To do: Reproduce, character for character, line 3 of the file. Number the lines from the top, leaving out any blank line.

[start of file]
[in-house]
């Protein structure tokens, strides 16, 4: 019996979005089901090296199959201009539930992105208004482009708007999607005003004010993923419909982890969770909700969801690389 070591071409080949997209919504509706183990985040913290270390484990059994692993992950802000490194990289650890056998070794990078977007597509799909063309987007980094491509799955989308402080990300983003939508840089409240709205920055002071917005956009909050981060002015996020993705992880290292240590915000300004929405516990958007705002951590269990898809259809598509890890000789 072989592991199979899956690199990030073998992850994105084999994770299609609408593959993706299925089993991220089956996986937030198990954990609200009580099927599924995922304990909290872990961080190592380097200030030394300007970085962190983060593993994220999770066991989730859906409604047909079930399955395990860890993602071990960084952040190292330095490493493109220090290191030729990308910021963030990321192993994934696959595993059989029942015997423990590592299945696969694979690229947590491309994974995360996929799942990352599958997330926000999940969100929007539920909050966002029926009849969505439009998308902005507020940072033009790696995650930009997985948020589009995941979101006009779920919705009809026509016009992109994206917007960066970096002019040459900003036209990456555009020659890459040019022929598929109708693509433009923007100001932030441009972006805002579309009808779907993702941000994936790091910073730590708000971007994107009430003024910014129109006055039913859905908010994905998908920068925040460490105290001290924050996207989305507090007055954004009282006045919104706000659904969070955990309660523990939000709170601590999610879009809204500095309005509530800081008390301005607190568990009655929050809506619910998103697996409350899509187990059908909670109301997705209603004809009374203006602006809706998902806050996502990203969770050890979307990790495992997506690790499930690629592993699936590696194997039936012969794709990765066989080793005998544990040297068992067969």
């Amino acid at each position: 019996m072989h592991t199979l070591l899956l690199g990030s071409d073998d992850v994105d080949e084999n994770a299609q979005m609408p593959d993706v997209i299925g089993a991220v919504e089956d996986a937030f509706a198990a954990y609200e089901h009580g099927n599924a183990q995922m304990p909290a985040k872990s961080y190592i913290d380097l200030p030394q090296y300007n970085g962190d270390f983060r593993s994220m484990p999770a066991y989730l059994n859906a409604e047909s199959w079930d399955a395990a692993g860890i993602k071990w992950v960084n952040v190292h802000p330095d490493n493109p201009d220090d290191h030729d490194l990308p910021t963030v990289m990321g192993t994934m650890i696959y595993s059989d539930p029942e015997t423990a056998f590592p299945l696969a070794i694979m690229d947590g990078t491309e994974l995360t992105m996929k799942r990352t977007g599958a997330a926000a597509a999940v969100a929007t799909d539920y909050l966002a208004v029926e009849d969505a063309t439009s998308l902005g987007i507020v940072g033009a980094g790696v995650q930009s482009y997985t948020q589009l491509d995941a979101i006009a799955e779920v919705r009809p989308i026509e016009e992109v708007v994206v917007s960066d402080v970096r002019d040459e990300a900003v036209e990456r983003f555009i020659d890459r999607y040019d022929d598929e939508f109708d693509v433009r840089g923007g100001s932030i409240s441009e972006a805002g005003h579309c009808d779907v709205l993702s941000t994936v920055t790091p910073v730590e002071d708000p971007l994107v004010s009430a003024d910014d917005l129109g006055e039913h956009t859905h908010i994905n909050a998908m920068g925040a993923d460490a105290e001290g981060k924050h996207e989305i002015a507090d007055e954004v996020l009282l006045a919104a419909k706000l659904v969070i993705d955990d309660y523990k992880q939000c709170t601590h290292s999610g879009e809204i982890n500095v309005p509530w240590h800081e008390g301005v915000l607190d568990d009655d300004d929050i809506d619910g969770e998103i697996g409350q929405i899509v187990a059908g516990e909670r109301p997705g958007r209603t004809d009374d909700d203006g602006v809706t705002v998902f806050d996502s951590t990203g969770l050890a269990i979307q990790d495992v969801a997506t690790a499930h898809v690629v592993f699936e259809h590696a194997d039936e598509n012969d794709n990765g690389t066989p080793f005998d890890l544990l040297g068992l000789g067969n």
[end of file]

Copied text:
């Amino acid at each position: 019996m072989h592991t199979l070591l899956l690199g990030s071409d073998d992850v994105d080949e084999n994770a299609q979005m609408p593959d993706v997209i299925g089993a991220v919504e089956d996986a937030f509706a198990a954990y609200e089901h009580g099927n599924a183990q995922m304990p909290a985040k872990s961080y190592i913290d380097l200030p030394q090296y300007n970085g962190d270390f983060r593993s994220m484990p999770a066991y989730l059994n859906a409604e047909s199959w079930d399955a395990a692993g860890i993602k071990w992950v960084n952040v190292h802000p330095d490493n493109p201009d220090d290191h030729d490194l990308p910021t963030v990289m990321g192993t994934m650890i696959y595993s059989d539930p029942e015997t423990a056998f590592p299945l696969a070794i694979m690229d947590g990078t491309e994974l995360t992105m996929k799942r990352t977007g599958a997330a926000a597509a999940v969100a929007t799909d539920y909050l966002a208004v029926e009849d969505a063309t439009s998308l902005g987007i507020v940072g033009a980094g790696v995650q930009s482009y997985t948020q589009l491509d995941a979101i006009a799955e779920v919705r009809p989308i026509e016009e992109v708007v994206v917007s960066d402080v970096r002019d040459e990300a900003v036209e990456r983003f555009i020659d890459r999607y040019d022929d598929e939508f109708d693509v433009r840089g923007g100001s932030i409240s441009e972006a805002g005003h579309c009808d779907v709205l993702s941000t994936v920055t790091p910073v730590e002071d708000p971007l994107v004010s009430a003024d910014d917005l129109g006055e039913h956009t859905h908010i994905n909050a998908m920068g925040a993923d460490a105290e001290g981060k924050h996207e989305i002015a507090d007055e954004v996020l009282l006045a919104a419909k706000l659904v969070i993705d955990d309660y523990k992880q939000c709170t601590h290292s999610g879009e809204i982890n500095v309005p509530w240590h800081e008390g301005v915000l607190d568990d009655d300004d929050i809506d619910g969770e998103i697996g409350q929405i899509v187990a059908g516990e909670r109301p997705g958007r209603t004809d009374d909700d203006g602006v809706t705002v998902f806050d996502s951590t990203g969770l050890a269990i979307q990790d495992v969801a997506t690790a499930h898809v690629v592993f699936e259809h590696a194997d039936e598509n012969d794709n990765g690389t066989p080793f005998d890890l544990l040297g068992l000789g067969n």